The Airlift Planning Problem
Author(s)Bertsimas, Dimitris J; Chang, Allison; Mundru, Nishanth.
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The U.S. Transportation Command (USTRANSCOM) is responsible for planning and executing the transportation of U.S. military personnel and cargo by air, land, and sea. The airlift planning problem faced by the air component of USTRANSCOM is to decide how requirements (passengers and cargo) will be assigned to the available aircraft fleet and the sequence of pickups and drop-offs that each aircraft will perform to ensure that the requirements are delivered with minimal delay and with maximum utilization of the available aircraft. This problem is of significant interest to USTRANSCOM because of the highly time-sensitive nature of the requirements that are typically designated for delivery by airlift, as well as the very high cost of airlift operations. At the same time, the airlift planning problem is extremely difficult to solve because of the combinatorial nature of the problem and the numerous constraints present in the problem (such as weight restrictions and crew rest requirements). In this paper, we propose an approach for solving the airlift planning problem faced by USTRANSCOM based on modern, large-scale optimization. Our approach relies on solving a large-scale mixed-integer programming model that disentangles the assignment decision (which aircraft will pickup and deliver which requirement) from the sequencing decision (in what order the aircraft will pickup and deliver its assigned requirements), using a combination of heuristics and column generation. Through computational experiments with both a simulated data set and a planning data set provided by USTRANSCOM, we show that our approach leads to highquality solutions for realistic instances (e.g., 100 aircraft and 100 requirements) within operationally feasible time frames. Compared with a baseline approach that emulates current practice at USTRANSCOM, our approach leads to reductions in total delay and aircraft time of 8%-12% in simulated data instances and 16%-40% in USTRANSCOM's planning instances.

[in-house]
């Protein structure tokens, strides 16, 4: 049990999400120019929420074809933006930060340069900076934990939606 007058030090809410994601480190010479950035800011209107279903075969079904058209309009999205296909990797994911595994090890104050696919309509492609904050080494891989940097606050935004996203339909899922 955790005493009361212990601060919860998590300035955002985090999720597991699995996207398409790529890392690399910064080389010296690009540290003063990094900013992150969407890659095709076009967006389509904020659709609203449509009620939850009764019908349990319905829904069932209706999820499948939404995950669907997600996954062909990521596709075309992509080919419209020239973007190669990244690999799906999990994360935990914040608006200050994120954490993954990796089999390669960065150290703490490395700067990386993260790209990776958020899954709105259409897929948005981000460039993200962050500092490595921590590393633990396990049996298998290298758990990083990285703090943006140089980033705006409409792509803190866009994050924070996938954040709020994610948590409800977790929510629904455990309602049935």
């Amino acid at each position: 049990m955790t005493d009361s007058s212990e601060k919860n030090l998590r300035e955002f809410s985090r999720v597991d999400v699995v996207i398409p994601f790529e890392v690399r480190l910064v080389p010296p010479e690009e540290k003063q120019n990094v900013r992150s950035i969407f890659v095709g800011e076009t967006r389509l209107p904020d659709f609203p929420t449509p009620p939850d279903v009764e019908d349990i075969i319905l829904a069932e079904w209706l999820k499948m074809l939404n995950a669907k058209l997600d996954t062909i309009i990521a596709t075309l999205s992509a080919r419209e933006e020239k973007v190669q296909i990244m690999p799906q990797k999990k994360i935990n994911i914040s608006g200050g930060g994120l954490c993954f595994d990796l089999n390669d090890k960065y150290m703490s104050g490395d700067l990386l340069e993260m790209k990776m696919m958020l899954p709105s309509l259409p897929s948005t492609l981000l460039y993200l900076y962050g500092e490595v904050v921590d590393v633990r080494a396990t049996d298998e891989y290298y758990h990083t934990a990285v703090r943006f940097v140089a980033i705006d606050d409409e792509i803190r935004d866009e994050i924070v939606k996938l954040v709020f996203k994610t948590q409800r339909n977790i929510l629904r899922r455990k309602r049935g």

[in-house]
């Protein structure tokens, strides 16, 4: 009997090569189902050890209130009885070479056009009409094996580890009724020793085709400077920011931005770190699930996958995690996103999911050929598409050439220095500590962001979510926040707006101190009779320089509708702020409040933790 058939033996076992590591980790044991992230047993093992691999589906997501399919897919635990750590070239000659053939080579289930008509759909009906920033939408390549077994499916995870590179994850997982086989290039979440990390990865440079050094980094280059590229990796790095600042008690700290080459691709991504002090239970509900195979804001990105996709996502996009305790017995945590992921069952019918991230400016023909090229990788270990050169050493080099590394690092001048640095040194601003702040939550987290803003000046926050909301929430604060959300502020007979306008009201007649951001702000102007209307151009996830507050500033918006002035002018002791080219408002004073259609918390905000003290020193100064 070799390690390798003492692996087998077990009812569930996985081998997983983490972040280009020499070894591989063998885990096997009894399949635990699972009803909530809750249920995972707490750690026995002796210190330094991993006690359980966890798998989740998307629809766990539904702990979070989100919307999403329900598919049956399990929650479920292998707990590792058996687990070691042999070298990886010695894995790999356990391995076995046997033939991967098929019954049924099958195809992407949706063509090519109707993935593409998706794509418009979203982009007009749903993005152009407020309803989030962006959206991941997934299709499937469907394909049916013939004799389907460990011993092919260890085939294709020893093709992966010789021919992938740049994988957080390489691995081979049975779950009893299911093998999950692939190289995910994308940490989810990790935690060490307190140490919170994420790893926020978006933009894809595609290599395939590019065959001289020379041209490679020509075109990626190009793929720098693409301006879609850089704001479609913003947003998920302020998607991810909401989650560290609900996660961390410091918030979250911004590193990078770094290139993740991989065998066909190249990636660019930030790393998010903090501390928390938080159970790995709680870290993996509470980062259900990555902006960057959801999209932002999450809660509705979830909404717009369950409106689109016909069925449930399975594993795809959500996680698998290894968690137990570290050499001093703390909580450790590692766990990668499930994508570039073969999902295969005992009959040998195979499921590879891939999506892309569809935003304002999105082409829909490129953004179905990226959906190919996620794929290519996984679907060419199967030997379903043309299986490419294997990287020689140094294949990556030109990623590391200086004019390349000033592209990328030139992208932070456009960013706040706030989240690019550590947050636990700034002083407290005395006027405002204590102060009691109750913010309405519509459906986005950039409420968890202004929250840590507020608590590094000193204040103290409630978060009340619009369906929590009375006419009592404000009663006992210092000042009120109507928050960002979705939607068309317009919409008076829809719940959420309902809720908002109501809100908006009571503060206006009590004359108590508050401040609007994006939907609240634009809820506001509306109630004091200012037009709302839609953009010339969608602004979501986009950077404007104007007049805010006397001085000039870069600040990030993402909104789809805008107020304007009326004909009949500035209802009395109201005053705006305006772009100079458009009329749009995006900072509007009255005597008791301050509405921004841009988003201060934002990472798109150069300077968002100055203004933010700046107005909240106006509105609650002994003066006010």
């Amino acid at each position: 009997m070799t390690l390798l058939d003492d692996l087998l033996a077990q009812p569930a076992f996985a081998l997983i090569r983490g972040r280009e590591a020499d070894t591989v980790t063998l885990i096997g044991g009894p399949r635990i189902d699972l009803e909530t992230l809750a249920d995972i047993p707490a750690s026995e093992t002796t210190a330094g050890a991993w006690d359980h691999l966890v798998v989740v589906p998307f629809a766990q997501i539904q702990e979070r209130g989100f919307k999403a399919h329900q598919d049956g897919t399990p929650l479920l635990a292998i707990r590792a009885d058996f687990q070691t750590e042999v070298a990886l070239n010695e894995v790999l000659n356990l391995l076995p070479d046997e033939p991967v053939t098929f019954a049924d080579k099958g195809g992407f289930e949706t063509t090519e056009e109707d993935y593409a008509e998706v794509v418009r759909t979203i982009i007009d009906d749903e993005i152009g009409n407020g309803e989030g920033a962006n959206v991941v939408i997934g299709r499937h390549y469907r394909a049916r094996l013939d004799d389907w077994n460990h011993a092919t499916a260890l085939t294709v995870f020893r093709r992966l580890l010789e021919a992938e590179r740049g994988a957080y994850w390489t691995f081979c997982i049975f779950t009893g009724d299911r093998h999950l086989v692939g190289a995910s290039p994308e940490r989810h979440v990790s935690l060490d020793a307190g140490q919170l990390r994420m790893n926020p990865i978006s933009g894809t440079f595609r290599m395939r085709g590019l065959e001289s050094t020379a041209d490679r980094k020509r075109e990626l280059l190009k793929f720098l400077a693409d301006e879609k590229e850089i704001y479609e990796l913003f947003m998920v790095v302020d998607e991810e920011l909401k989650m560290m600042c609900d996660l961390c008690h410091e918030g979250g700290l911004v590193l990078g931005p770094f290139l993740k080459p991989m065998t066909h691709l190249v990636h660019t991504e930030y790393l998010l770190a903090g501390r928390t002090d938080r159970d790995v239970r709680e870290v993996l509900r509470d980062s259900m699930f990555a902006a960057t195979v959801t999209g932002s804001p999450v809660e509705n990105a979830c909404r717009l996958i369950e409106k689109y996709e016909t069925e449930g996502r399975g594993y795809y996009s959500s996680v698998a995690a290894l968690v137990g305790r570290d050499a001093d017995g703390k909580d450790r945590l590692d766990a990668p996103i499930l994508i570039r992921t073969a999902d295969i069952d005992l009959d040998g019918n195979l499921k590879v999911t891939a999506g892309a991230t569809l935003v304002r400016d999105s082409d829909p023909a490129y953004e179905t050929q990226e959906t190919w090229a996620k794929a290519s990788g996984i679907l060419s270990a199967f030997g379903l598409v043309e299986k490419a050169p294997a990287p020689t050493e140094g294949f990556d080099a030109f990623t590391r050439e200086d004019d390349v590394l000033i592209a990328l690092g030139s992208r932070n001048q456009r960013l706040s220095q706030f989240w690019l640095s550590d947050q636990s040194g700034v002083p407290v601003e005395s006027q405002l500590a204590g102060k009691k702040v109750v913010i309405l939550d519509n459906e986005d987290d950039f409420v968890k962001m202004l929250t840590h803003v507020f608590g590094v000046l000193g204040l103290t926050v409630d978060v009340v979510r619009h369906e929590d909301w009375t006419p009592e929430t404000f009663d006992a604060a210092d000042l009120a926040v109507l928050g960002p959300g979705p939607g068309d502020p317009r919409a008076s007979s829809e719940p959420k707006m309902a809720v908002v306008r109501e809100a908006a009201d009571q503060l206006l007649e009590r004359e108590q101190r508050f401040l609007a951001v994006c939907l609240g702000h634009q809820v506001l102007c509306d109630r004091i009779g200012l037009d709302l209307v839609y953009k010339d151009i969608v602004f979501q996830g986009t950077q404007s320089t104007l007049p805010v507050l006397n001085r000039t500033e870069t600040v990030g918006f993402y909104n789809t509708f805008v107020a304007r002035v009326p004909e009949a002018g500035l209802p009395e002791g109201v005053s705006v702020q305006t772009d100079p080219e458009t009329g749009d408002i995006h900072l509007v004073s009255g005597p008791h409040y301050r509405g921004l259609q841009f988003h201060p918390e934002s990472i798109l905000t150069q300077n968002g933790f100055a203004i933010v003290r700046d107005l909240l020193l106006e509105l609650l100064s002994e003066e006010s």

DepartmentSloan School of Management; Lincoln Laboratory; Massachusetts Institute of Technology. Operations Research Center
Institute for Operations Research and the Management Sciences (INFORMS)
Bertsimas, Dimitris et al. “The Airlift Planning Problem.” Transportation Science, 53, 3 (May 2019): 623-916 © 2019 The Author(s)
Author's final manuscript